Recognizing Whether Inflammation Is Good or Bad

There are generally two types of inflammation: acute and chronic. To determine whether inflammation is good or bad, we must understand how these differ.

Chronic inflammation is long-lasting and spreads throughout the body. It becomes the problem rather than the solution to infection or injury. It can lead to more serious conditions such as heart disease or even cancer.

In contrast, acute inflammation is beneficial—provided it is robust, short-lived, and site-specific. When a ligament or tendon is strained or torn, it triggers an influx of blood, fluids, and immune cells to the area.

“Swelling is the body’s innate wisdom to increase the surface area so that healing mediators can then come into that area,” Brandon LaGreca, a licensed acupuncturist nationally certified in Oriental medicine, told The Epoch Times.

Neutrophils are part of these first responders. Their presence is key to removing damage and debris through lymphatic drainage, setting the stage for damaged tissue to be repaired.

Pain and swelling are a clear message that the “paramedics” are at work. Decreasing pain without shutting down the “highway” is critical for supporting the healing process.

“If you’re injured, one Advil for discomfort or to get sleep is different than taking 800 milligrams of Advil three times a day for three weeks,” said Mr. Aiello. “That’s when you’re likely to have a problem.”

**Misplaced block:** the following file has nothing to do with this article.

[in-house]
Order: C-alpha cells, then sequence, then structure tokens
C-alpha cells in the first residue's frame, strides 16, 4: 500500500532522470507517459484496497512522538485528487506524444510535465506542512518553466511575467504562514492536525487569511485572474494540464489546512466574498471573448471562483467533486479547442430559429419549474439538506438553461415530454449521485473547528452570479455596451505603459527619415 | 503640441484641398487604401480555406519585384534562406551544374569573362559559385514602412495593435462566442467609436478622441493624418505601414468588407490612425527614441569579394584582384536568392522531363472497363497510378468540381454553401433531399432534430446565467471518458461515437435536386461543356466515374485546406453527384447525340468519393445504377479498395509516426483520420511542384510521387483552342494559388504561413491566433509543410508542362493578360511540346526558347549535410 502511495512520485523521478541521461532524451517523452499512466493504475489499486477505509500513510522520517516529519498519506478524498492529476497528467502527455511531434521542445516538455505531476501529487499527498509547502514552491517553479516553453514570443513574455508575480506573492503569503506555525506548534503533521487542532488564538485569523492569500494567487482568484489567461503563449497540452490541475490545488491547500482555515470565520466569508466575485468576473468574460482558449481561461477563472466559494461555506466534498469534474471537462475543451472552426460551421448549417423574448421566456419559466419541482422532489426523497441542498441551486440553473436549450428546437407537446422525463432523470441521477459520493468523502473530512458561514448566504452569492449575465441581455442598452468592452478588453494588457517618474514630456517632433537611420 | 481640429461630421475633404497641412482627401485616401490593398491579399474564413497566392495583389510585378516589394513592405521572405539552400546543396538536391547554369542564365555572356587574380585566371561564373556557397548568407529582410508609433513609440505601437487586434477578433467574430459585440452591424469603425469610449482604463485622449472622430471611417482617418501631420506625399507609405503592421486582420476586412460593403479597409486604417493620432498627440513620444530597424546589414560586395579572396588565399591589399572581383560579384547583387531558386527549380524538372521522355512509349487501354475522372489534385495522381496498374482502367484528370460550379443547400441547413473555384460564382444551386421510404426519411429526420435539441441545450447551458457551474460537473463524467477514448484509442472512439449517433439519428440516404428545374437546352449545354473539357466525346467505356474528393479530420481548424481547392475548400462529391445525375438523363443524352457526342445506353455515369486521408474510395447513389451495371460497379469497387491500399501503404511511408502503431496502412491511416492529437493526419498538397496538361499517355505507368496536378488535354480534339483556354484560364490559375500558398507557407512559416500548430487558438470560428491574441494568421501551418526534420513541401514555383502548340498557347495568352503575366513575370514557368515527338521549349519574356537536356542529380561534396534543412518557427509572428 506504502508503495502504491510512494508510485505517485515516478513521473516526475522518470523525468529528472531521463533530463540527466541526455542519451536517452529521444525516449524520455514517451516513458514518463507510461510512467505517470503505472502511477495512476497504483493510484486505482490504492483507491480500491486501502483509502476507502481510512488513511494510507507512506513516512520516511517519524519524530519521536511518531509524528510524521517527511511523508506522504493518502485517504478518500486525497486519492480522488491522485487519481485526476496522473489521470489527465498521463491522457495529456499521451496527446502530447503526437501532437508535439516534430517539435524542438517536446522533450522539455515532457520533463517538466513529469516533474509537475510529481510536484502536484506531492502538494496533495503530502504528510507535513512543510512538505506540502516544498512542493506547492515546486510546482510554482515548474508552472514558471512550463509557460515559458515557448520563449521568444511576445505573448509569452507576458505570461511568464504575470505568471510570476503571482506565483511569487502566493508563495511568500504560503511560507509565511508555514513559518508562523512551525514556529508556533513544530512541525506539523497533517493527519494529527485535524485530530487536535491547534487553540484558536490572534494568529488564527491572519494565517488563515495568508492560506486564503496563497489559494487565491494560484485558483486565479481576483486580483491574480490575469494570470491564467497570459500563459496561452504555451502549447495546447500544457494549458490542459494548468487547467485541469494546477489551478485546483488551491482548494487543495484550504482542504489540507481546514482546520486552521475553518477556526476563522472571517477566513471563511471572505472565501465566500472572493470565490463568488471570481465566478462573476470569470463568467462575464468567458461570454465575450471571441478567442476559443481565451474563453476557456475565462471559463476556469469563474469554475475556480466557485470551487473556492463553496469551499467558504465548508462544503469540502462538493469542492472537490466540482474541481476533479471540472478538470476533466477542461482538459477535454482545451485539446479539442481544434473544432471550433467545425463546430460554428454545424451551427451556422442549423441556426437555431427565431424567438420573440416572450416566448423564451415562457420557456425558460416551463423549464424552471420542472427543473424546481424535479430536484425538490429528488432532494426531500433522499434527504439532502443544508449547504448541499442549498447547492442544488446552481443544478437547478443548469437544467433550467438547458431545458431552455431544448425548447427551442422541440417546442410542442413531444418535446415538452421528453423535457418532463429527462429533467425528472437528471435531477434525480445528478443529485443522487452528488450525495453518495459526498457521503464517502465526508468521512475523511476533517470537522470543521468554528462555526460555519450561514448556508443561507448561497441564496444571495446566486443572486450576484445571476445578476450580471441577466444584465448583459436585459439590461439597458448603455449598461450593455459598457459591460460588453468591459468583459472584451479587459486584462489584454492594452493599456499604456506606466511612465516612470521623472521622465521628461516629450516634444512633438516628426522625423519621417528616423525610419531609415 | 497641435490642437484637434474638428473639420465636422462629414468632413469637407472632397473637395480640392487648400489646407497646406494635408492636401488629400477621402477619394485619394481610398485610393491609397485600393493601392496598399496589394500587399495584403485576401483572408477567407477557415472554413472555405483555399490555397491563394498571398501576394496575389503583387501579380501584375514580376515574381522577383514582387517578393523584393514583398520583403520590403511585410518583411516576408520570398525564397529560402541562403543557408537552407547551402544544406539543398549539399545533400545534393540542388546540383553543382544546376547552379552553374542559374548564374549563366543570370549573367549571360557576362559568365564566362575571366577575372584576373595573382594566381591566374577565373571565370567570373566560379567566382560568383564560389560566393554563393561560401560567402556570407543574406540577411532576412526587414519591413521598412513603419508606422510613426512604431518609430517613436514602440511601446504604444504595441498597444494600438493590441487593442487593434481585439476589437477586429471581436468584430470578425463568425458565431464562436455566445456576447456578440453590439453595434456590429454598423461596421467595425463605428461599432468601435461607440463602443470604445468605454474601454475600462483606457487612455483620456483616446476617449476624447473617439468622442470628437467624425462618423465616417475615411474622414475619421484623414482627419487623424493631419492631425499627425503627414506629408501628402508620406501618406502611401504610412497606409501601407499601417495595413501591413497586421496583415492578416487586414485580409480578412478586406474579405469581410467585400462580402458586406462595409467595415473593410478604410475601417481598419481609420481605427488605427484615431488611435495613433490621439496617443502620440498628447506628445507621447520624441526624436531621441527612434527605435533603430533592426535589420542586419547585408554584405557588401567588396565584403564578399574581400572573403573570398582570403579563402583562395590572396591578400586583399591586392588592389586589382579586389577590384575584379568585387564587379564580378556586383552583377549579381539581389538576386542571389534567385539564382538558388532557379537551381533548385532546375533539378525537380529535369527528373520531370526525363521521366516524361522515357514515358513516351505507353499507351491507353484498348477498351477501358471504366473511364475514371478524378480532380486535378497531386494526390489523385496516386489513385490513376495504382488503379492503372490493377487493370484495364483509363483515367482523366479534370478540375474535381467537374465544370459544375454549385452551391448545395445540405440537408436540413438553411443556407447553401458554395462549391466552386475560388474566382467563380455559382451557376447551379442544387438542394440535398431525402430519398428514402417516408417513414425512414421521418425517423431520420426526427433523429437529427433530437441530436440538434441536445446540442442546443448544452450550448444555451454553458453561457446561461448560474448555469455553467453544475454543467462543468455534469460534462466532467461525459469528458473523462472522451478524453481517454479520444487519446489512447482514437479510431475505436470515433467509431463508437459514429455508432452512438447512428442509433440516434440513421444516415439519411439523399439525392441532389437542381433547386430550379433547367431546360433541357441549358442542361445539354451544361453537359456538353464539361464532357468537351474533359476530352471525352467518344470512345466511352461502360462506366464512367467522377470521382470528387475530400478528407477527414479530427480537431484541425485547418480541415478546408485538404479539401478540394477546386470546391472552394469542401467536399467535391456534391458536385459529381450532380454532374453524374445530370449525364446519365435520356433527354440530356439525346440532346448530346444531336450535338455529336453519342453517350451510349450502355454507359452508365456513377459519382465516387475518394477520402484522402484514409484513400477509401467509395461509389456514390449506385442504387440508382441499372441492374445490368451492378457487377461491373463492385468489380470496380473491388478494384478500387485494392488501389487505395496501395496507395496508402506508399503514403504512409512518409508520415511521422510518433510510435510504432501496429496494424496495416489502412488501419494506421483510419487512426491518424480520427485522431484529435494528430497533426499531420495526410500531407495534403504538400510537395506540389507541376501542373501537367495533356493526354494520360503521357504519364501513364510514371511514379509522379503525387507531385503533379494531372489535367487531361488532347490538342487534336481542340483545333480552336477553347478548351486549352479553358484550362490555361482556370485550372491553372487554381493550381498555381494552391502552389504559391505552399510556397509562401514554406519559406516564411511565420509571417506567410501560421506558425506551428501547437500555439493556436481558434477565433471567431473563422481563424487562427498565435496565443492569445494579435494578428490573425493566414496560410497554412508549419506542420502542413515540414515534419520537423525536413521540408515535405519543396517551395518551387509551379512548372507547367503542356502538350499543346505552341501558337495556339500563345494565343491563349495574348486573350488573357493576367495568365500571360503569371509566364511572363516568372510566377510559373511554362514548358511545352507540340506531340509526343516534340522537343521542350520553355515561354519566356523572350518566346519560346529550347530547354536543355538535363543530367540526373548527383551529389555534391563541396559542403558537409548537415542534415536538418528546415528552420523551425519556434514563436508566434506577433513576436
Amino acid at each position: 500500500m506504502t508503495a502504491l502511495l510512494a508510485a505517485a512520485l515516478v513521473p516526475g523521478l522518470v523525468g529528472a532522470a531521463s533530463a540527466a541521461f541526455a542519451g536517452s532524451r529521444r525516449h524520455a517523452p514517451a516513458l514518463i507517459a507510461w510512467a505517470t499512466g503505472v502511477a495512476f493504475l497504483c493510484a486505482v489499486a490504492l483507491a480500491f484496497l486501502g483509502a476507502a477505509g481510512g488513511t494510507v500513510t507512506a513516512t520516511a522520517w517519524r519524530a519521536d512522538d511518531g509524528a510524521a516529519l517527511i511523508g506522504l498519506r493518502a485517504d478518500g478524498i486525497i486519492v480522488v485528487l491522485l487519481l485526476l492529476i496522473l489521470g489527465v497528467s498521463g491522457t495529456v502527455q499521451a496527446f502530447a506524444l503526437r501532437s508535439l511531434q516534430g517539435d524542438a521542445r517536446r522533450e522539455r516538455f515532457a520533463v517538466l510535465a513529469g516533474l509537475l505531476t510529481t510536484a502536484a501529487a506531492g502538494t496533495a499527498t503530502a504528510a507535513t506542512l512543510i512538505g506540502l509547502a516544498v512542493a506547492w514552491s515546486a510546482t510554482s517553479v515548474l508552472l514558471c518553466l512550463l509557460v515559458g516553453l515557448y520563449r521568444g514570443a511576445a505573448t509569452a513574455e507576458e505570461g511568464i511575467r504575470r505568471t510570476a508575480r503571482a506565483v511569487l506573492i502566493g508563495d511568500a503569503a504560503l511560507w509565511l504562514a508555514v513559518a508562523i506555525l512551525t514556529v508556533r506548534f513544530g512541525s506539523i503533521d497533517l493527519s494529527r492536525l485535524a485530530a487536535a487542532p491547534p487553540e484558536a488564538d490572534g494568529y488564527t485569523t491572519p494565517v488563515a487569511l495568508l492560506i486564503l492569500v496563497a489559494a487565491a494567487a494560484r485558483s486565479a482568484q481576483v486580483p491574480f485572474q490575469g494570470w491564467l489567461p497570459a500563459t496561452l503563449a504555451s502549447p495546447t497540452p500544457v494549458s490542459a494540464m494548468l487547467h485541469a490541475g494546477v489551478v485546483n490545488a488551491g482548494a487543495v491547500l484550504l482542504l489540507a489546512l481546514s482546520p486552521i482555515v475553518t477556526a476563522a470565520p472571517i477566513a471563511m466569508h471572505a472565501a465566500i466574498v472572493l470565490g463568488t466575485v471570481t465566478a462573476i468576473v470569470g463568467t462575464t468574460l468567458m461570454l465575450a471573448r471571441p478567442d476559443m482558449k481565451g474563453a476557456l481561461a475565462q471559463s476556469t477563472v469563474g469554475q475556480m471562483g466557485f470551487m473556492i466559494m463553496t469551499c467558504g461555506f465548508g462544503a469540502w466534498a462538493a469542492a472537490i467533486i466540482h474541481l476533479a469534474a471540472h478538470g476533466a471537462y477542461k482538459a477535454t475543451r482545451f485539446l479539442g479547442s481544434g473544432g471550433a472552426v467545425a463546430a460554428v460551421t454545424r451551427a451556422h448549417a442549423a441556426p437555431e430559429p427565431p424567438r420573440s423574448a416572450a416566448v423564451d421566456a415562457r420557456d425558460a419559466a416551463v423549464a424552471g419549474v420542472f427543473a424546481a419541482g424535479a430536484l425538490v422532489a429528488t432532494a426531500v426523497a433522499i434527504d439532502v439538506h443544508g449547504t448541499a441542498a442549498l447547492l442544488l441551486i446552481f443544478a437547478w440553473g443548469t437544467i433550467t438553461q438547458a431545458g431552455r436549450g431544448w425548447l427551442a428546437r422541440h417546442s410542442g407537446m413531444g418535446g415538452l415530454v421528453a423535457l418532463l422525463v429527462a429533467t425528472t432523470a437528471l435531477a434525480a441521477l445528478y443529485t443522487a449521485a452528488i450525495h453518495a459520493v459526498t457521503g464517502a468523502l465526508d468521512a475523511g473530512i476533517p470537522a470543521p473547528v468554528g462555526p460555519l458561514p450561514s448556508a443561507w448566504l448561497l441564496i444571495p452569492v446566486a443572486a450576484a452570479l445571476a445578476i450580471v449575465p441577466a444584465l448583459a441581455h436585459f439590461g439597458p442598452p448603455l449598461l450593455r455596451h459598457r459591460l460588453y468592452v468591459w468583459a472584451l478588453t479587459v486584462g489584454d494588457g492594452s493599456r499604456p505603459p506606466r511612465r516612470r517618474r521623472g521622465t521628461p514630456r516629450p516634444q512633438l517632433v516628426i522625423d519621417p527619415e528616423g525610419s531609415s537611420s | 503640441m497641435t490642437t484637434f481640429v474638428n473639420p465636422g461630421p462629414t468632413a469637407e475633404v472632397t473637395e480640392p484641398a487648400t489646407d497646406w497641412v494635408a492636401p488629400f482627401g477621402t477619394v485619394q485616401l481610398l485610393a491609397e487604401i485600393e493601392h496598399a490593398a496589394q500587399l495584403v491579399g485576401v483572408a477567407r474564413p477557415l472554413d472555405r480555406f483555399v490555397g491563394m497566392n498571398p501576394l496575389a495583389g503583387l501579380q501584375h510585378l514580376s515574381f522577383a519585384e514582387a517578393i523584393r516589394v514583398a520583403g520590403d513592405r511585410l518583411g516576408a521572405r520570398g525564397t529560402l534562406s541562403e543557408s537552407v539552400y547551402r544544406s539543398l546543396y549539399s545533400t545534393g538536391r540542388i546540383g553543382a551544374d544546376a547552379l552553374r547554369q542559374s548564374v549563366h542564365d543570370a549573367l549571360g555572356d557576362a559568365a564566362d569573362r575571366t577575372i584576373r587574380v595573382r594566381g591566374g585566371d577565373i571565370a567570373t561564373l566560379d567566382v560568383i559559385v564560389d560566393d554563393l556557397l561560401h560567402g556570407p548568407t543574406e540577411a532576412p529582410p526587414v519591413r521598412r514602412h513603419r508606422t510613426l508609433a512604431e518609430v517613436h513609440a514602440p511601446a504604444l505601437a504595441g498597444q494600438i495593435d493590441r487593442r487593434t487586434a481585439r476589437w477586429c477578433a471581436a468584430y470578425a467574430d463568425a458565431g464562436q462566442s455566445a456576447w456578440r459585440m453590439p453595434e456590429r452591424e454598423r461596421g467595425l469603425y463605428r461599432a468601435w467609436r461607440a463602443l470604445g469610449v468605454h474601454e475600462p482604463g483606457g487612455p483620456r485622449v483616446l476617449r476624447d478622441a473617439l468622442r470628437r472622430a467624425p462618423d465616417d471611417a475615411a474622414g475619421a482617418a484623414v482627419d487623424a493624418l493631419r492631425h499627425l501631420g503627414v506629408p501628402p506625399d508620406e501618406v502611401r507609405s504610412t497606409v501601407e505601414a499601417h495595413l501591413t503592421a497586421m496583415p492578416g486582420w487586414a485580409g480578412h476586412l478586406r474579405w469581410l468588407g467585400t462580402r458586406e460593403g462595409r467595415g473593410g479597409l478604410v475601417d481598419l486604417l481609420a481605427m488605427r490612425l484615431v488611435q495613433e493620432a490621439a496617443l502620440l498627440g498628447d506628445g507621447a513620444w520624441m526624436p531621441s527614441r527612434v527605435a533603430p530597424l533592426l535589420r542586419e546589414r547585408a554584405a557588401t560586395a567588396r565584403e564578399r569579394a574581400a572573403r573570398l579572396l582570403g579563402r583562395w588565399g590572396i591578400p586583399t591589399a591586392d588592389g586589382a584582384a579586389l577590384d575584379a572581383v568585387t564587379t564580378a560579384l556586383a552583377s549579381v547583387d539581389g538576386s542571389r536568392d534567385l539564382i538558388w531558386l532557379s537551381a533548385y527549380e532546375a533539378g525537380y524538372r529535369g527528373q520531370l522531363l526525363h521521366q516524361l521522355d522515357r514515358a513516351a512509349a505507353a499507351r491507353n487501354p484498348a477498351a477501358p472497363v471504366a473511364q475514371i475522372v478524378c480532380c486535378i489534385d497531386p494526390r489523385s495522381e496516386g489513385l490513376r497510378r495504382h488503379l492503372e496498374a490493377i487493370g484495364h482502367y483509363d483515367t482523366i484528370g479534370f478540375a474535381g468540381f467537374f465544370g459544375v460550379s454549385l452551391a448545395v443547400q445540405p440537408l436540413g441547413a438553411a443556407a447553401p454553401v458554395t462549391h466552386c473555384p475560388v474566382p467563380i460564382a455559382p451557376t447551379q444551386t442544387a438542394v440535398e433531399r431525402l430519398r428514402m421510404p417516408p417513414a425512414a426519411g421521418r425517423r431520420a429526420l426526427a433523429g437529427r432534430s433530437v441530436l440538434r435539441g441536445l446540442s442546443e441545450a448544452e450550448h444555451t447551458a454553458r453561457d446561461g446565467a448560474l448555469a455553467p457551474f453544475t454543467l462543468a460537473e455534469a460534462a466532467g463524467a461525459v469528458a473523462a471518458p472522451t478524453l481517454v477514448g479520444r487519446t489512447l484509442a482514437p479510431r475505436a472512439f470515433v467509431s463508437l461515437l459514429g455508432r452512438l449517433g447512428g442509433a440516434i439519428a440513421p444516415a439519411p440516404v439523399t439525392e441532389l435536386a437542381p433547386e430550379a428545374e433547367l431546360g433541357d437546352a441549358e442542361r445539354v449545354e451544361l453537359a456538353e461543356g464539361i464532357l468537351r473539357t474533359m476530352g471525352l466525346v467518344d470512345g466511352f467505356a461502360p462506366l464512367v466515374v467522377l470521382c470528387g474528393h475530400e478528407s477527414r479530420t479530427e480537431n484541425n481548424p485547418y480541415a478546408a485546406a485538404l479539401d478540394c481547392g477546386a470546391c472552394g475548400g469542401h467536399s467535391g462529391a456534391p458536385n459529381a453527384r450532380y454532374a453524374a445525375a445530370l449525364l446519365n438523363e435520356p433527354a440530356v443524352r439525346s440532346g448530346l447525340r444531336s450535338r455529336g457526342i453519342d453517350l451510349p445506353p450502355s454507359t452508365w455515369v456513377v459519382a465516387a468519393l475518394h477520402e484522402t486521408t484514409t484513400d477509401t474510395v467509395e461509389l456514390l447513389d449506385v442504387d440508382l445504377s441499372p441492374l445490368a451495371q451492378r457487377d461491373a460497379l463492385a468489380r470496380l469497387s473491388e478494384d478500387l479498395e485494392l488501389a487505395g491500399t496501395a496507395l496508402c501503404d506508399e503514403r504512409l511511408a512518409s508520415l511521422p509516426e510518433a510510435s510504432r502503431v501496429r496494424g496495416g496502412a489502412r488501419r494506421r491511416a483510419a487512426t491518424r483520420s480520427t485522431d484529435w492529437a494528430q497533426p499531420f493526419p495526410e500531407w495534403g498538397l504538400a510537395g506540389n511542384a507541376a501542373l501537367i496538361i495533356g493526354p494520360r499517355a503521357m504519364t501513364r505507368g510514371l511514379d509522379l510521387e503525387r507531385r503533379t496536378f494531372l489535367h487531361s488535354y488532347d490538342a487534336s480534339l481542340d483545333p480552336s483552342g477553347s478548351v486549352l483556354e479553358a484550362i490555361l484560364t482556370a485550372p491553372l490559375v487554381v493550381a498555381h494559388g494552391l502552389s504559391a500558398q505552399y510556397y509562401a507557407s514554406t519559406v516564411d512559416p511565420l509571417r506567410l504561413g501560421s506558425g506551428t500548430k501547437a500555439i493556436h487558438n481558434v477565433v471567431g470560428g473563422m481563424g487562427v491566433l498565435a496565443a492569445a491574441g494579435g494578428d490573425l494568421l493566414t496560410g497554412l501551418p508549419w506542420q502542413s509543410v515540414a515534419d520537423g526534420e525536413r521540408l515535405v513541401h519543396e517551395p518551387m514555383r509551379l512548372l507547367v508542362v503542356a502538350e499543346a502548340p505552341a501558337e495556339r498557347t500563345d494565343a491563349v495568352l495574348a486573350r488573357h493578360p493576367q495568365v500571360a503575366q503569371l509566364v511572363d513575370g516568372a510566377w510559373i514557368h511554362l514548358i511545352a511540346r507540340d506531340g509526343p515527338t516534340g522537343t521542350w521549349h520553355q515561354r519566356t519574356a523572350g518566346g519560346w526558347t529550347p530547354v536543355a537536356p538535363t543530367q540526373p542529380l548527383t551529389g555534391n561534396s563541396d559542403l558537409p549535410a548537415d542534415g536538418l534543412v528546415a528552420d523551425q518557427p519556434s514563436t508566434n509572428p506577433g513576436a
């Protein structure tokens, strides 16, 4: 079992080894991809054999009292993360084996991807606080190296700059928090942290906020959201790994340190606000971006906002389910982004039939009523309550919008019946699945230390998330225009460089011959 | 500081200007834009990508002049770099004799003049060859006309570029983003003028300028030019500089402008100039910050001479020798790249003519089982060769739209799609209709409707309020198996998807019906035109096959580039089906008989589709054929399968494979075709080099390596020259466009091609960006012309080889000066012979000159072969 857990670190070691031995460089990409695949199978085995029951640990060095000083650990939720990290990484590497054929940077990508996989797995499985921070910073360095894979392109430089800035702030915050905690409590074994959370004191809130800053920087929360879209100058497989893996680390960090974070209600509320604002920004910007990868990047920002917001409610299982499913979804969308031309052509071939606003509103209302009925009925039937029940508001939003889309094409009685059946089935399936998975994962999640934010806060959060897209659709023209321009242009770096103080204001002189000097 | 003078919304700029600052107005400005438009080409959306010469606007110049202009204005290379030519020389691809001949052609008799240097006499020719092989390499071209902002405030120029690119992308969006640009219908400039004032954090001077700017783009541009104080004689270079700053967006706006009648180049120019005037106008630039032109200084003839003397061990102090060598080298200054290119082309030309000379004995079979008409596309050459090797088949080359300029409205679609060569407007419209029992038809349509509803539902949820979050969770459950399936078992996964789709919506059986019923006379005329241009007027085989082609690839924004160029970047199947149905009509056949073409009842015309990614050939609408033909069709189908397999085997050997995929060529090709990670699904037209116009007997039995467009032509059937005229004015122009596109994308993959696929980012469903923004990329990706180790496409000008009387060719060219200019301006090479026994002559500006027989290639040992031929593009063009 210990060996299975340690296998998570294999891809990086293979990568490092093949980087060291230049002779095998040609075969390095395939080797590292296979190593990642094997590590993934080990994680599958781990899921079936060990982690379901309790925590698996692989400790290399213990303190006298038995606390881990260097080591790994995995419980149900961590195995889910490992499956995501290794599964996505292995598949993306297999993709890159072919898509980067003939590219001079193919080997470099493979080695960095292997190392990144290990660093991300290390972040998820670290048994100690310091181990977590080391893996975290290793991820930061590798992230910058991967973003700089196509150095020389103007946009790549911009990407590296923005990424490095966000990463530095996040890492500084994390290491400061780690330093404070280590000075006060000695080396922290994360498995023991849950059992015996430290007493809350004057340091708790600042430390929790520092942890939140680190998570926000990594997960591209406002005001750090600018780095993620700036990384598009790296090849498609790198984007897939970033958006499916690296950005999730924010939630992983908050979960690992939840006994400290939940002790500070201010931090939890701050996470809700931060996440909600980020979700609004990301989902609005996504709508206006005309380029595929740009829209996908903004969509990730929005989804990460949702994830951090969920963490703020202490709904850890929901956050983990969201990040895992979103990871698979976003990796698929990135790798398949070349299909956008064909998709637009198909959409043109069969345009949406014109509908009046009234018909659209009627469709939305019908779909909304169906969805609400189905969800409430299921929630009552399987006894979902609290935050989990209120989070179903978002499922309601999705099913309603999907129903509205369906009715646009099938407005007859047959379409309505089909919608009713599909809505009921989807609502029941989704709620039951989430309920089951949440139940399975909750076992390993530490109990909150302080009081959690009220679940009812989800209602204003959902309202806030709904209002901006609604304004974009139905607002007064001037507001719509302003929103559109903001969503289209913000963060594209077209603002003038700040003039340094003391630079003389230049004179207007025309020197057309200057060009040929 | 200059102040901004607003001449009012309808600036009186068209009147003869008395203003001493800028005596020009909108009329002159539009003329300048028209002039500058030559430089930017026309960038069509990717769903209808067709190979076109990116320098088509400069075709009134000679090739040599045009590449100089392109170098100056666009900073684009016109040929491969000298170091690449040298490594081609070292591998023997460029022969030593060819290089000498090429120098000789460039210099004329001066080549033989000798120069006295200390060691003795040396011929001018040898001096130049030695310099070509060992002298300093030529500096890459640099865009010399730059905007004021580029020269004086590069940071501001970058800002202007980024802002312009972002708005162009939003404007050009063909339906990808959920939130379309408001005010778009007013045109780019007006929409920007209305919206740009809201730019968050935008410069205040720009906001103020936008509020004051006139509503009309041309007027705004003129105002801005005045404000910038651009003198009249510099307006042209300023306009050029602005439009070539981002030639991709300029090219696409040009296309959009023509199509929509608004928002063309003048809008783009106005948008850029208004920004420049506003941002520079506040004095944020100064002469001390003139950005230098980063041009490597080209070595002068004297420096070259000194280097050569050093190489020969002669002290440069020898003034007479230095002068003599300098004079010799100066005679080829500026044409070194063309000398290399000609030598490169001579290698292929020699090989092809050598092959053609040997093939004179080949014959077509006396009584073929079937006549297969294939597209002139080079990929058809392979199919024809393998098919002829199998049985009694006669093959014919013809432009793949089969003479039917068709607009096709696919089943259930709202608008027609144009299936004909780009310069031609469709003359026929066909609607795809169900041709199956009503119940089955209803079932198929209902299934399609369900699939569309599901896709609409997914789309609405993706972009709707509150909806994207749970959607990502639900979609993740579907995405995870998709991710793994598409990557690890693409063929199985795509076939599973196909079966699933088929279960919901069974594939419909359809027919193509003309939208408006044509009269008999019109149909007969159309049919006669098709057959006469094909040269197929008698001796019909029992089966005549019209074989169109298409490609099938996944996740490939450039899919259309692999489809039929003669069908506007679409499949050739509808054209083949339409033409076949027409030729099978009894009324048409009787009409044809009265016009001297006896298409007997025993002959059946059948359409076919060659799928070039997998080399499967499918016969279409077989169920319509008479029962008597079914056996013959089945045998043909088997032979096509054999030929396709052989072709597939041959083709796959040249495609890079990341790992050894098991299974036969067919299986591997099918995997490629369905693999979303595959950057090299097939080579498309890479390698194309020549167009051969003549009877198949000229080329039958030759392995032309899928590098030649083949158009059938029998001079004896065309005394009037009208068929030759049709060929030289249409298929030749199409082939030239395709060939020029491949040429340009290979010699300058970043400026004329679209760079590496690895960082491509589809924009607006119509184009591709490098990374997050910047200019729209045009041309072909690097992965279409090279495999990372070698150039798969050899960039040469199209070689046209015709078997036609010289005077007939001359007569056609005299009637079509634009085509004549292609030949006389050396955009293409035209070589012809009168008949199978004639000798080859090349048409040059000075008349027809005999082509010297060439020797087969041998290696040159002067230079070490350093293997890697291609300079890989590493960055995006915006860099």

“There are ways to block pain without blocking inflammation, and the most well-known of those is Tylenol,” said Mr. Mogil. But the overuse of Tylenol, or acetaminophen, comes with risks like liver injury.

Reconsidering the Standard Treatment for Acute Pain

Based on their initial study, Mr. Mogil and the other researchers hypothesized that inhibiting the body’s initial inflammatory response leads to chronic pain. They expanded on the research with a study in which mice with an injured paw were given either an over-the-counter (OTC) anti-inflammatory drug or saline.

Although the mice in the OTC group initially showed fewer pain symptoms because their inflammation response was dulled, the pain eventually returned and became chronic. For mice that received saline, the pain subsided in half that time, and they remained pain-free.

To see if their hypothesis might apply to humans, the researchers did a separate analysis of patients in the United Kingdom. Those with acute back pain who reported taking anti-inflammatories were around 70 percent more likely to have pain two to six years later, an effect not seen in people taking acetaminophen or antidepressants.